transportation

More than 400 school buses that operate in New Orleans haven't been inspected yet by the city.
Jess Clark / WWNO - New Orleans Public Radio

After a city investigation revealed serious safety concerns about school buses last year, the New Orleans City Council decided to start inspecting them. But more than a month into the school year, more than 80 percent of the city’s school buses have yet to pass inspection.

Facing a steep drop in state revenue last year, the Louisiana Legislature agreed to partially extend the state sales tax by .45% until 2025. But as the state’s finances have moved from deficit to surplus, some Republican lawmakers are reconsidering the temporary tax. 

OPSB has begun the process of revoking Einstein Charter Schools' right to run two elementary schools.
Jess Clark / WWNO - New Orleans Public Radio

Two New Orleans charter schools may lose their charters. The Orleans Parish School Board (OPSB) says Einstein Charter Schools at Village De L’Est and Sherwood Forest must comply with its demands and start busing students or face management changes.

Did you know that 86 percent of students in New Orleans don't attend the school closest to their home? Or that the cost for student transportation rose from $18 to $30 million dollars in the course of 10 years?

Out to Lunch, with Peter Ricchiuti.
Alison Moon / WWNO

There are places in the world nobody wants to be. Jail. Hospital. And stuck in an airport, which can feel like a combination of the previous two.

New Orleans entrepreneurs Josh Reyher from Mobile Qubes and Trey Fayard from GLO Airlines join host Peter Ricchiuti on this edition of Out to Lunch.

Bright red streetcars will start running Sunday on the new route on North Rampart Street. The $40 million project took almost two years to complete. Advocates for transit riders see it as an improvement to a system that still needs work.

The Historic New Orleans Collection, Gift of Mr. David D. Plater [2003.0083.2.1]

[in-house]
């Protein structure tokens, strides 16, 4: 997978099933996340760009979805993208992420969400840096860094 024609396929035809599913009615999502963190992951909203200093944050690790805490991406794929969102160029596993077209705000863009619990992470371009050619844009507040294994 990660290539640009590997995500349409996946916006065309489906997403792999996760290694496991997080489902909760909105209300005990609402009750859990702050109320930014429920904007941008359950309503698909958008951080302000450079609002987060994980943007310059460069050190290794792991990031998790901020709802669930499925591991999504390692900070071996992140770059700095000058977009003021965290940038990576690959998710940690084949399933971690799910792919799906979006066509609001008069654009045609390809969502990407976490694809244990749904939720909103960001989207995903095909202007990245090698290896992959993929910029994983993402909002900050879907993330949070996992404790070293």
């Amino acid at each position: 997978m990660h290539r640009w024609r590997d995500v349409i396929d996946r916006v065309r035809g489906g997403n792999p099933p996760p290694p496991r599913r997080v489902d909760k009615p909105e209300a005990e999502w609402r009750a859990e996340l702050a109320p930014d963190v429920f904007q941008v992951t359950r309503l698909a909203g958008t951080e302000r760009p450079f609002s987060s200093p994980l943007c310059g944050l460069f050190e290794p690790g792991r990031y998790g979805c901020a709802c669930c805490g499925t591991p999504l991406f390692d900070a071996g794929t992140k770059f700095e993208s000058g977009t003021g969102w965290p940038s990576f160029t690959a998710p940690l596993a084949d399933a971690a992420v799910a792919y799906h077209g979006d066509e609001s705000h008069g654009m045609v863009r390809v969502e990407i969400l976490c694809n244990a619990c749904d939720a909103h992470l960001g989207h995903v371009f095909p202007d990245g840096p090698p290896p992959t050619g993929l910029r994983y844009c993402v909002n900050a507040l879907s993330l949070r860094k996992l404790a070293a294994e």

TriPod: New Orleans at 300 returns with a two-part series on highways. The first looks at a controversy so intense, it’s called the ‘Second Battle of New Orleans.’

Cityscapes: New Orleans Almost Had A Monorail

Feb 4, 2016
Tulane Special Collections

New Orleans has various ways of transportation to get around the city including ferries, streetcars and buses.  However, in 1958 New Orleans planned to create a new form of getting around: a monorail. The idea of creating the monorail came from the city's urge to remain modern and keep up with Houston, which had recently passed New Orleans as the largest city in the region. 

Trey Fayard.
Alison Moon / It's New Orleans

There are places in the world nobody wants to be. Jail. Hospital. And stuck in an airport, which can feel like a combination of the previous two.

A Canal Street streetcar.
Nina Feldman / WWNO

Streetcars are an iconic part of New Orleans’ history, but they’re also a very real part of the transportation system. The city is investing more in the system, with a new Rampart Street line under construction.

The Regional Transit Authority says the new line will spur business and job growth, but local riders wonder if a streetcar is really the best way to get them to and from work – or if it’s more for tourists.

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